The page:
How to make green Pesto Genovese

Homemade Pesto alla Genovese  

Homemade Pesto alla Genovese  

It's very easy when you have a food processor at home that mixes your ingredients into a delicious pesto sauce in just a few seconds. Else you can use a mortar. 


  • 200 gr fresh basil
  • 100 gr pine nuts (pinoli)
  • 30 gr Parmesan cheese 
  • 2 garlic cloves
  • olive oil (cold pressed extra virgin) 
  • salt (3-4 pinch)

This amount of ingredients resulted in about 300 gr of fresh basil pesto sauce and could be stored in 2-3 glass containers. 300 gr pesto could be served with 500 gr pasta and make up to 5-6 servings.  

How to:

- Cook water in a pot with salt. 

- Clean the basil leaves by washing. Shortly blanch the the basil in boiling water. This is the "secret" to keep the leaves green (after the blending) and take away a bit of the bitterness.

- Take the leaves out and dry them on kitchen paper.

- In the meantime grate Parmesan cheese and peal the garlic.

- Then throw half of the ingredients in the food processor (to reduce the volume), add some olive oil. Later add the rest. Taste the pesto to add ingredients up to your taste.

How to serve: If you serve pasta with pesto alla Genevese boil a medium size potatoe (cut into small cubes) in the pasta water. Before pouring out the water, use one ladle of the cooking water to add into the sauce.Then add the pasta. Add more parmesan cheese on top of each serving, decorate with a basil leave and some pine nuts. Bon appetito!

More Tips:

  • While mixing the ingredients taste the pesto and adjust it to your taste. You can use less garlic (but at least 1 clove for the spice), you can use more Parmesan or Pecorino cheese, more salt, more pines, more oil. The sauce might become less green though.
  • If you don't use the pesto right away, store it in a glass jar and top the surface entirely with olive oil.
  • You can easily cover the surface with olive oil and freeze the glass jar up to a couple of months. 
  • Don't make the mistake and serve spaghetti with pesto - it's the wrong pasta! Classic Italian style is to serve linguine with pesto! Or another flat pasta (bavette, fettuccine).   

Today, I saw that some branches of my basil bush on the balcony had become to heavy and broke (or was it the cat?). It was time to process the beautiful basil to a pesto sauce. I had already stocked up pine nuts for that reason. - In the evening my son declared that I am smelling deliciously from pesto. His favorite sauce at the moment and he ordered pasta with pesto sauce for dinner. It was so yummy and we were so hungry that I almost forgot to take a picture. :-)

Linguine con Pesto alla Genonvese

Linguine con Pesto alla Genonvese


Bon appetito!



Easy things




Pumpkin Soup



Pesto alla Genovese (classic green basil pesto)




Hoaba Datschi (Bavarian Blueberry Cake)


Lebkuchen (Ginger Bread Cookies)

Panna Cotta


Tiroler Nusskuchen (Tyrolean Nut Cake)


Sources for more recipes:




I am not a cook. 

But I like to dine and wine with friends. So I try my best. And I enjoy it more and more. However, I am still better with deserts. That's why I need to write down all what I managed to cook well. And as paper gets messy over time and in the kitchen, I decided to file my favorite recipes here. Along with my favorite recipe websites. Always available online, even when travelling.



Quiche Lorraine

A quiche has a pastry crust and a filling of eggs, cheese and cream which becomes a custard after baking. Instead of the classical “Lorraine” version from Alsace with bacon and ham, you can do a vegetarian version and add vegetables (cauliflower, spinach, peas, mushrooms, or else). Instead of a frozen short crust / pastry (Mürbeteig) DIY, it’s easy and fast. The following recipe is for an average quiche or tart form (up to 28 cm diameter) and up to 12 servings. It's a fast and ideal vegetarian dish for any Christmas buffet style lunch or dinner.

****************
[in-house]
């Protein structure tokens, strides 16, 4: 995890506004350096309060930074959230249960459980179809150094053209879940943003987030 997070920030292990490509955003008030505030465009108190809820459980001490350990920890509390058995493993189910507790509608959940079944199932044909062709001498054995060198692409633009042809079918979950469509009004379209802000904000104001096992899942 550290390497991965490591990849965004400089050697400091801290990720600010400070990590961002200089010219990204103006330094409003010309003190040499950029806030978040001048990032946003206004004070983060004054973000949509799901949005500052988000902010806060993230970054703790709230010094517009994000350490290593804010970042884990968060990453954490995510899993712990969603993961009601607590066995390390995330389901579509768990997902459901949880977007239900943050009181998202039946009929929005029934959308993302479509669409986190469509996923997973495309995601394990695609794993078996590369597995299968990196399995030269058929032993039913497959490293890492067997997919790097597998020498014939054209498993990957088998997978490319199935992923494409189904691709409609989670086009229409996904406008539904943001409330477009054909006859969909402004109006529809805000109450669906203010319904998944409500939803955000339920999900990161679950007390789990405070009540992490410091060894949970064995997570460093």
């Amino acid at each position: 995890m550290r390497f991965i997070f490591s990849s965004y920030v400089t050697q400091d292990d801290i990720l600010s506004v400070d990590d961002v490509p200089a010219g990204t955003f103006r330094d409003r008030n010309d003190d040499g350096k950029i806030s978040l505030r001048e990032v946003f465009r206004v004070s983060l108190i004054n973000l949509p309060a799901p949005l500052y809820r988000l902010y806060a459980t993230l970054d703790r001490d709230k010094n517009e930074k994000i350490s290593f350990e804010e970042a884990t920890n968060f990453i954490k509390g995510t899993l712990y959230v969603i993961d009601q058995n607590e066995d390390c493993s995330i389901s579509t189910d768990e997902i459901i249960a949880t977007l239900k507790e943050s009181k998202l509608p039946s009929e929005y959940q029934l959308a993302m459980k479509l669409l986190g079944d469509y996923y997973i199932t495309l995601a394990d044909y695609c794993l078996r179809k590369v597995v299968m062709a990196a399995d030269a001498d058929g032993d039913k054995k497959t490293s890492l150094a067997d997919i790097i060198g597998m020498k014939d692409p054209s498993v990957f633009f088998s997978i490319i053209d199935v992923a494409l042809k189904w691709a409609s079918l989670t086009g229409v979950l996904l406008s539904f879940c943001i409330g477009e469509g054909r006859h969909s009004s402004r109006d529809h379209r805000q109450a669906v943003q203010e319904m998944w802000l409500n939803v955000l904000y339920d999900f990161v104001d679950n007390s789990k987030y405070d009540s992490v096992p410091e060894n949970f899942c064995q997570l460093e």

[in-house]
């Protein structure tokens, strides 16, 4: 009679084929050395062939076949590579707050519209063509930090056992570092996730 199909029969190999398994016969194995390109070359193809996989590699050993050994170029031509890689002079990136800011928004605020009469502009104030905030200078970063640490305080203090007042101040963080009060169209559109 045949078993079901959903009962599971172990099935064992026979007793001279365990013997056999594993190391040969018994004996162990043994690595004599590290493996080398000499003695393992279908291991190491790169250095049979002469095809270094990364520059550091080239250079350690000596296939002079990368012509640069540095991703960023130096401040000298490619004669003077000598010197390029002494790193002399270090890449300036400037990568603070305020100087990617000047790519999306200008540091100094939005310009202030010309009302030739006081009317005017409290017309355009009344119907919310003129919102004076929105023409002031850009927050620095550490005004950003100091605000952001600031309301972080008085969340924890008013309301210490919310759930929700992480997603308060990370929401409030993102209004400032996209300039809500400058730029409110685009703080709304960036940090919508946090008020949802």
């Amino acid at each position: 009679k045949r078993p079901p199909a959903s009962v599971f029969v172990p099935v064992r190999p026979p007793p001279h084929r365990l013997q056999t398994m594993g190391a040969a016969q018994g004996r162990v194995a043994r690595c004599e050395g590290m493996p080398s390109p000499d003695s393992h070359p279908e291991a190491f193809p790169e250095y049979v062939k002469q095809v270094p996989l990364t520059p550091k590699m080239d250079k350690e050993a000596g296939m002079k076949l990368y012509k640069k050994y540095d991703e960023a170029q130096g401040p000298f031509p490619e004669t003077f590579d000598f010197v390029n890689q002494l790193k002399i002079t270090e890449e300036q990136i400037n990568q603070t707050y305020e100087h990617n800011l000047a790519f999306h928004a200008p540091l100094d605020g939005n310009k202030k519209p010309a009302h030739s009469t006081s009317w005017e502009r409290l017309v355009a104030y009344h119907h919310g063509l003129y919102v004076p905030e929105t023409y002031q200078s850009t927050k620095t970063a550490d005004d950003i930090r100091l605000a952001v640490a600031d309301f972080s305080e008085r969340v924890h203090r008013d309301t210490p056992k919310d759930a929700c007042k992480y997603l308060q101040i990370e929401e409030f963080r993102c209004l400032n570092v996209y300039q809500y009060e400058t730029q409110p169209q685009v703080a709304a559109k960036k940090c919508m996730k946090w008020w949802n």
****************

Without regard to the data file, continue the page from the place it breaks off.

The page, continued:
Quich Lorraine
Quiche Lorraine (photo via pinterest)


DIY short crust:

200 gr flour (250 gr, if you need more mass for a higher border)
100 gr butter (120 gr)
1 egg (add 2 spoons of cold water)
Baking soda and salt

For custard:

300 gr sour cream (or replace sour cream with liquid whipped cream or mix, see photo)
125 ml milk (equals empty sour cream cup of 150 gr filled with milk)
3 eggs
200-250 gr grated Gruyere (or Emmental) cheese
100-150 gr of bacon and ham for classic quiche (or vegetables of your choice)
1 small red onion (optional)
Seasoning: nutmeg, salt, pepper
2/3 sour cream, 1/3 milk
OR 1/3 sour cream, 1/3 cream, 1/3 milk
OR 300 gr cream (liquid whipped cream)

How to:

1) Make your own crust pastry:  Sieve flour and baking soda, add salt, cut cold butter into deices, add the cold egg, work with hands. Make a pastry ball and let it sit for 20min in the fridge.

2) In the meantime cut the onion and fry it with a bit of butter in a hot pan until golden brown.

3) Use a bit of butter for the form, and lay out the pastry flat (I press it in by hand, or you can roll it out first and place the thin layer of pastry), pre-bake blind (with weight of beans on baking paper or aluminium foil) at 180 degree Celsius for 15 min.

blind baking with weight of beans

4) In the meantime: If you use ham or bacon, fry it in the pan. If you use vegetables, clean, cut and blanch or pre-cook them a bit.

5) Take out the quiche form from the oven and remove the weight, let the crust cool.

6) Mix eggs, add nutmeg, pepper and salt. Add sour cream / cream and milk, whisk more. Add onions.
top short crust with grated cheese
7) Lay on the crust the bacon and ham (for classic version) or vegetables (tip: spread first some mustard on the crust), then top it with the cheese and pour liquid mix of egg and cream over it carefully.
quiche baking: 180 degree Celsius 30-40 min

8) Bake at 180 degree for 30-40 min (check after 30 min.) If it is getting to dark, cover with baking paper or aluminum foil.

Serve at room temperature or re-heat. A quiche can last several days in the fridge.